You’ve seen hundreds, yes, thousands of them. You may have traveled thousands, or tens of thousands of miles. Have you ever seen one being put in the ground? Have you ever seen one on a truck, heading to its permanent hole in the ground?
The picture above shows a place just across the highway from me getting a new pole installed. The truck you see had everything the workers needed to get it into the ground.
The augur bored a deep hole; the truck let the pole it was carrying slide down into the hole – the most hazardous, tricky part of the operation; the workers shoveled the dirt back into the hole around the pole – the only physically demanding part of the operation; as another worker tamped the dirt using a hydraulic pounder thingy, also attached to the truck.
In a tension-inducing operation after the pole truck drove out, a truck-in-waiting loaded with cable drove into the driveway and a single worker cut the cable, attached it to the house, then to existing poles already loaded down with electricity, phone and cable TV cables. Did I mention this cable was for carrying electricity?
The flaggers were interesting, too. A sub-contractor supplied two workers to direct traffic while the trucks were going in and out. They communicated by hand-signals, unlike walkie-talkie carrying flaggers on major highway projects. One of the flaggers told me they were trained to look directly at and smile at drivers they were directing.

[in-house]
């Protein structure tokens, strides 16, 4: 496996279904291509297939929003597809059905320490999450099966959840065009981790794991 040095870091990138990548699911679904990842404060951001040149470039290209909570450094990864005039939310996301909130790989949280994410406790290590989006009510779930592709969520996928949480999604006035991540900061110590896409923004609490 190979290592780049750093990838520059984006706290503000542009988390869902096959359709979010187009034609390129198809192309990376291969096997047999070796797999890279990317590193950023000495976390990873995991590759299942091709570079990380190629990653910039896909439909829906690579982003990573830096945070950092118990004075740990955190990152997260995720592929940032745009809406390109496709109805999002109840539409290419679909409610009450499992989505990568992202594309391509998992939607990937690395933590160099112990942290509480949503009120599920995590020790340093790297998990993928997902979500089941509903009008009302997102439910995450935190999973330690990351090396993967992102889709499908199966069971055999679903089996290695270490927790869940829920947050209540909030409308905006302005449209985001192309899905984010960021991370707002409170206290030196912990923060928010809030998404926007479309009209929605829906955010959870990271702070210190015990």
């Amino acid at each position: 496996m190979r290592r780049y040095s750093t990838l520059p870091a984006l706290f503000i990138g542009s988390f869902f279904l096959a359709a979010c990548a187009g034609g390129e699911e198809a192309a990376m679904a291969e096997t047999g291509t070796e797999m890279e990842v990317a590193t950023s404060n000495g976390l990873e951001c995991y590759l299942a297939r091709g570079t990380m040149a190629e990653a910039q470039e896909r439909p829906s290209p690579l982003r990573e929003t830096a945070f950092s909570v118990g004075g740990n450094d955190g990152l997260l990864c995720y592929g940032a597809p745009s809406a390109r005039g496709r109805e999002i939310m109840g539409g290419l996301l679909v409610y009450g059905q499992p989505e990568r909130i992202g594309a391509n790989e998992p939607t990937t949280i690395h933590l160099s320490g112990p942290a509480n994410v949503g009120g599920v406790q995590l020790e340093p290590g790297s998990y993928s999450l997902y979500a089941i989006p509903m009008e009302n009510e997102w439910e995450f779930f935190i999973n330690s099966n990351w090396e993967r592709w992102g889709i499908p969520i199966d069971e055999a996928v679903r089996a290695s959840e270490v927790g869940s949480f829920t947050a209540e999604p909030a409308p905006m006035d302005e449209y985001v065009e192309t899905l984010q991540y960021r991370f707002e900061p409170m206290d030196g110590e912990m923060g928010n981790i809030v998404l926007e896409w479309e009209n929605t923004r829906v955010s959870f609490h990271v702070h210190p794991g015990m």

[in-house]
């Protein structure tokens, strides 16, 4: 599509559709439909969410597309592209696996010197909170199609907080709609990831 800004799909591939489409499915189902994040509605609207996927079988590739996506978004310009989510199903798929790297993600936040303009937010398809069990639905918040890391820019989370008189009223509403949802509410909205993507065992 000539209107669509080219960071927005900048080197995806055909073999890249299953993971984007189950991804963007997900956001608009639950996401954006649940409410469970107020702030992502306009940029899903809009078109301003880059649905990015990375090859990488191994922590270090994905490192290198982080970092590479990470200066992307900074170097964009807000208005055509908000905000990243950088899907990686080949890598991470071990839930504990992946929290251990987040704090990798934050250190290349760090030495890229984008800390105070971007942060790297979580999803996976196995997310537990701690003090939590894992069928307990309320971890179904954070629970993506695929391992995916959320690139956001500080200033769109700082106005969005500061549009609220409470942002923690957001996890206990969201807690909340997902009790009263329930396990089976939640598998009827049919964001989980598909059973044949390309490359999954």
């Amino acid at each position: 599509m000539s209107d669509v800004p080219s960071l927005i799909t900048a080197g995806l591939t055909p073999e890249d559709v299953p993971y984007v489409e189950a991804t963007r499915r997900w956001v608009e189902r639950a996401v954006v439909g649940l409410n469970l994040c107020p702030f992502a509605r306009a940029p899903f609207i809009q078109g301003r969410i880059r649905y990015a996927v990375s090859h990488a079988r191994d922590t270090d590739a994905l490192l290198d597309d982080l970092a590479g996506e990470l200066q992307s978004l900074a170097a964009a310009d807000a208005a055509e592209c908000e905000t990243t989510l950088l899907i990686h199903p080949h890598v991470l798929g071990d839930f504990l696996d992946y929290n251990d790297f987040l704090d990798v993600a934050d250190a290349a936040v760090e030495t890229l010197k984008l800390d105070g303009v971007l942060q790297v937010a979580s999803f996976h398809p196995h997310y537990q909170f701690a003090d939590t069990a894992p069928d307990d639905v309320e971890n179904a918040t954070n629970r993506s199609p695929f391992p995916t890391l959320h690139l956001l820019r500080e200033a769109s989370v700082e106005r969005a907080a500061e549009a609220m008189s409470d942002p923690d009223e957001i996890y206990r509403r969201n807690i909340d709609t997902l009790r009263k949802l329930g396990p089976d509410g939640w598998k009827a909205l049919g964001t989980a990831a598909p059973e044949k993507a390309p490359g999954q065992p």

The amazing thing is that today, I saw another truck like the one in the picture above carrying yet another treated pole. Was I just sensitized to this truck so that I noticed it? Have I missed dozens before, because I was day-dreaming while driving? I hope not.
My interest in utility poles is, perhaps, more intense than that of most people. A company that makes them is located in the area my business beat covers, so I’ve interviewed several managers there. Also, they are one of the few, if not the only, industrial operation that has added employees in our circulation area.
Also, poles come from trees, and timber is another important industry in our area. See how the pieces all fit together? If one of these is stopped for any reason, many others will fail. Think Roman Empire withering away.